When a black man turns 73-years-old, it is definitely time for a big celebration.
After all, at 71.8 years, black males have the shortest life expectancy, according to a 2013 study by the Centers of Disease Control and Prevention.
But the Rev. Jesse Jackson, who turned 73 on Wednesday, opted for a subdued observance to mark his milestone.
There were no cameras or throngs of politicians or dignitaries at Chicago State University where Jackson spoke in the library’s auditorium.
There was only a panel of fired-up activists who had come to urge students to join the anti-police movement inspired by the tragic events in Ferguson, MO.
As one of the remaining legends who can say he marched alongside martyrs of the civil rights struggle, Jackson’s commitment to fighting for equality is evident.
But he spent most of his time advocating for change that requires a focus on education and a return to the ballot box.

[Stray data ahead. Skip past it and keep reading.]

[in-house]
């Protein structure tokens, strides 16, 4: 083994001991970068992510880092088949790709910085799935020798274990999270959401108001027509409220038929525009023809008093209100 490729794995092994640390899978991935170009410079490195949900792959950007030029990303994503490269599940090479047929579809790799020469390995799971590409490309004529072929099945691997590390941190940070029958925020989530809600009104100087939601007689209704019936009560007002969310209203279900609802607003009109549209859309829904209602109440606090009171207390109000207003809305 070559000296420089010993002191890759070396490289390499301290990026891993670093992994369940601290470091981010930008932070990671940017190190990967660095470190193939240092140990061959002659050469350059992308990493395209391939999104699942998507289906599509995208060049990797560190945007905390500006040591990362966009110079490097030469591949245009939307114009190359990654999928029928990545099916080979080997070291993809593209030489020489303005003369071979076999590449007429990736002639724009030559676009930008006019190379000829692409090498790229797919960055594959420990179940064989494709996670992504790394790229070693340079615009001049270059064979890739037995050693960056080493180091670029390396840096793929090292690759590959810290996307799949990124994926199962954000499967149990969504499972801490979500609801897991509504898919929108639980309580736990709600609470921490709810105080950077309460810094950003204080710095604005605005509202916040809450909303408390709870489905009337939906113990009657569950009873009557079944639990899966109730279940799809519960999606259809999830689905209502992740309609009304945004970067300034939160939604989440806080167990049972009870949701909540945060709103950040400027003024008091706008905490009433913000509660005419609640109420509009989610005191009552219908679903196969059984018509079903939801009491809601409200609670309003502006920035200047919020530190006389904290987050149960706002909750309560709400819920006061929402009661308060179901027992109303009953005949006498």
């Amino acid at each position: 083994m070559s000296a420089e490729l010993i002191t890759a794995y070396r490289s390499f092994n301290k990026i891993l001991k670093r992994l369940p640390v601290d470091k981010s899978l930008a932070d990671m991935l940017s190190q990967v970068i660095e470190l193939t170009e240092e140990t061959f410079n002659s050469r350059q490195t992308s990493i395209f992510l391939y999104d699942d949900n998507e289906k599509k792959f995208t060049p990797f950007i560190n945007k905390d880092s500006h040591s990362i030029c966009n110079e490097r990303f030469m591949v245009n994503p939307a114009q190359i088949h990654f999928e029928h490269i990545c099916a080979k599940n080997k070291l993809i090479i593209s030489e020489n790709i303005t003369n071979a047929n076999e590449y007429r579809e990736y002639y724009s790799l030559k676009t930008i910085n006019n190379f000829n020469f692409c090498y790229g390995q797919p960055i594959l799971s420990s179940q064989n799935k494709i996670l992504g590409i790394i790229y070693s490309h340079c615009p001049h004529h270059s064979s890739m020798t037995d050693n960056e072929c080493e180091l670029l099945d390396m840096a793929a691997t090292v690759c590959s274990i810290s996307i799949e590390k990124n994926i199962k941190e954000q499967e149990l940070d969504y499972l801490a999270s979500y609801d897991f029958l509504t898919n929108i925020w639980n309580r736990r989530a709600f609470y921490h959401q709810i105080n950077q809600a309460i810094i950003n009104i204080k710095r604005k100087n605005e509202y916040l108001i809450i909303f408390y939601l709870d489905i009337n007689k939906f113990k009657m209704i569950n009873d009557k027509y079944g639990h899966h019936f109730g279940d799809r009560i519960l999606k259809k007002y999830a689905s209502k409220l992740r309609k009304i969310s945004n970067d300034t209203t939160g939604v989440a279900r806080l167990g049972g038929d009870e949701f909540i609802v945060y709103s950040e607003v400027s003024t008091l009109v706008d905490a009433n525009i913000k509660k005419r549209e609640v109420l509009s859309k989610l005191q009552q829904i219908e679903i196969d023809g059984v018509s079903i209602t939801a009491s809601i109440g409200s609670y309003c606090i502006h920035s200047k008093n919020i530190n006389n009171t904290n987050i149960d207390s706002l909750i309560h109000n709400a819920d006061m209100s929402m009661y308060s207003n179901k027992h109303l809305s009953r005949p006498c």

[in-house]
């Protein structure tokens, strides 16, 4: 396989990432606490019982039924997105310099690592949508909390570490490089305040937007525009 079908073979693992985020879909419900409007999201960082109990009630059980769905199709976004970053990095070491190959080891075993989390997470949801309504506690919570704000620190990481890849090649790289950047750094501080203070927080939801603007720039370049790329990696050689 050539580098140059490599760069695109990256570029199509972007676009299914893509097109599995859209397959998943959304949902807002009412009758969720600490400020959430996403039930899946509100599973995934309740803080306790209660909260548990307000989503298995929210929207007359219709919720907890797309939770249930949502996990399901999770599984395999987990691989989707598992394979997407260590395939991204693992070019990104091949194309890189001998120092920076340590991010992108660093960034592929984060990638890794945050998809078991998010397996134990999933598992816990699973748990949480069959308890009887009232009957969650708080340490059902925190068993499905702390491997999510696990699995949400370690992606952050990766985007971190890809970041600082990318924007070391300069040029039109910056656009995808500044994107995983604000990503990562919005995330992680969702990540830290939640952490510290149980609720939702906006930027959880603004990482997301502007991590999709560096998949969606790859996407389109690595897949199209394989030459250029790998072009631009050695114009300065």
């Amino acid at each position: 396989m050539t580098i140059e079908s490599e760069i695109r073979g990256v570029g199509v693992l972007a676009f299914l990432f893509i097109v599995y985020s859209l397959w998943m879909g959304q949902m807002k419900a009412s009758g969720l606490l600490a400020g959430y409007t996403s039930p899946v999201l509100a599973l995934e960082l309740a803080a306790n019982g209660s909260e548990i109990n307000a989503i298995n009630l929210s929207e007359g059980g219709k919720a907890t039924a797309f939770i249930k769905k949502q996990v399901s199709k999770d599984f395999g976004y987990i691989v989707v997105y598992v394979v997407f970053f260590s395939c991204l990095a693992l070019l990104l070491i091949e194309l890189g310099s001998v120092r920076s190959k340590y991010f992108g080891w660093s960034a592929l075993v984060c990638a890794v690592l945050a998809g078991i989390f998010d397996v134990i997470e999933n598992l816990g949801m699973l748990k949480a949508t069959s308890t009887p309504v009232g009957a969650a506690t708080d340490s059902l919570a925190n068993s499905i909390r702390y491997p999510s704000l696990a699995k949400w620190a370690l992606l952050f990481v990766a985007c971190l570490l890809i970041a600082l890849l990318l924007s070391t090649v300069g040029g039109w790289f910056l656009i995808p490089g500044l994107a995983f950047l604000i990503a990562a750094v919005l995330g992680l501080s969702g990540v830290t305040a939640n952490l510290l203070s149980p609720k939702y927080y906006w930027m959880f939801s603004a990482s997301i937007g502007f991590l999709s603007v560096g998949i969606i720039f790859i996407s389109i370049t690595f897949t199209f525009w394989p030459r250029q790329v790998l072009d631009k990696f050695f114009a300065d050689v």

“I was with some young people in front of the place where Michael Brown had been killed and they were very fired up to fight back, and I said it’s time for us to figure out how to really vote in great numbers in Ferguson,” Jackson said.
Jackson reminded the audience that while protests are important, only registered voters could serve on juries.
“When you get so hip that you run past the voting, that’s running too far. And when you stop before voting, you haven’t gone far enough. Voting really does have a role in the broader scheme of things,” he said.
Earlier, Jackson met with students at Farragut Career Academy.
When other civil rights leaders jumped out front on police-brutality issues, Jackson focused on exposing a lack of diversity in the lucrative tech industry.
Many of the students who attended Wednesday’s event at Chicago State University were too young to witness first-hand the passion and courage civil rights leaders displayed when they confronted the inequities of the Jim Crow apartheid system.
Jackson used Wednesday’s opportunity to link the inequality at the root of police brutality to the tragic death of Thomas Eric Duncan.
Duncan was the first person diagnosed with Ebola in the United States. He died Wednesday morning amid questions about the quality of healthcare he received at the Dallas Hospital where he was treated.